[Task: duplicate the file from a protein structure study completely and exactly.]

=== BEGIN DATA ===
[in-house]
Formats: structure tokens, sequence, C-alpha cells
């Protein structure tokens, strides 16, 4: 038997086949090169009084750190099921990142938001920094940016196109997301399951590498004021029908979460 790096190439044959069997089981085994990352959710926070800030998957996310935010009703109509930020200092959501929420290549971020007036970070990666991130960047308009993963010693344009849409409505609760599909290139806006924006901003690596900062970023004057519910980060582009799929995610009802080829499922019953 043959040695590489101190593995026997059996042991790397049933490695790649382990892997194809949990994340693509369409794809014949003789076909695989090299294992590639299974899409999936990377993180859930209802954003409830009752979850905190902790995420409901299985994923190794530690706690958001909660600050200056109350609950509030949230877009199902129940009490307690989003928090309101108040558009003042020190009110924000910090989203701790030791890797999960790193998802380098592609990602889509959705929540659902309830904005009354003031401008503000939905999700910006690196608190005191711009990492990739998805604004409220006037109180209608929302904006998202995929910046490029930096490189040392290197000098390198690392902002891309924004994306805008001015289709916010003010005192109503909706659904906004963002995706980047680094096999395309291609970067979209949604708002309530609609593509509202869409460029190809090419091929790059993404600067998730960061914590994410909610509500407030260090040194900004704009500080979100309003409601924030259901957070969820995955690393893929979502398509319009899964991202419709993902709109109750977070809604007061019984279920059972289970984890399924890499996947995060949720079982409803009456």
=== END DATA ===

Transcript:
[in-house]
Formats: structure tokens, sequence, C-alpha cells
């Protein structure tokens, strides 16, 4: 038997086949090169009084750190099921990142938001920094940016196109997301399951590498004021029908979460 790096190439044959069997089981085994990352959710926070800030998957996310935010009703109509930020200092959501929420290549971020007036970070990666991130960047308009993963010693344009849409409505609760599909290139806006924006901003690596900062970023004057519910980060582009799929995610009802080829499922019953 043959040695590489101190593995026997059996042991790397049933490695790649382990892997194809949990994340693509369409794809014949003789076909695989090299294992590639299974899409999936990377993180859930209802954003409830009752979850905190902790995420409901299985994923190794530690706690958001909660600050200056109350609950509030949230877009199902129940009490307690989003928090309101108040558009003042020190009110924000910090989203701790030791890797999960790193998802380098592609990602889509959705929540659902309830904005009354003031401008503000939905999700910006690196608190005191711009990492990739998805604004409220006037109180209608929302904006998202995929910046490029930096490189040392290197000098390198690392902002891309924004994306805008001015289709916010003010005192109503909706659904906004963002995706980047680094096999395309291609970067979209949604708002309530609609593509509202869409460029190809090419091929790059993404600067998730960061914590994410909610509500407030260090040194900004704009500080979100309003409601924030259901957070969820995955690393893929979502398509319009899964991202419709993902709109109750977070809604007061019984279920059972289970984890399924890499996947995060949720079982409803009456």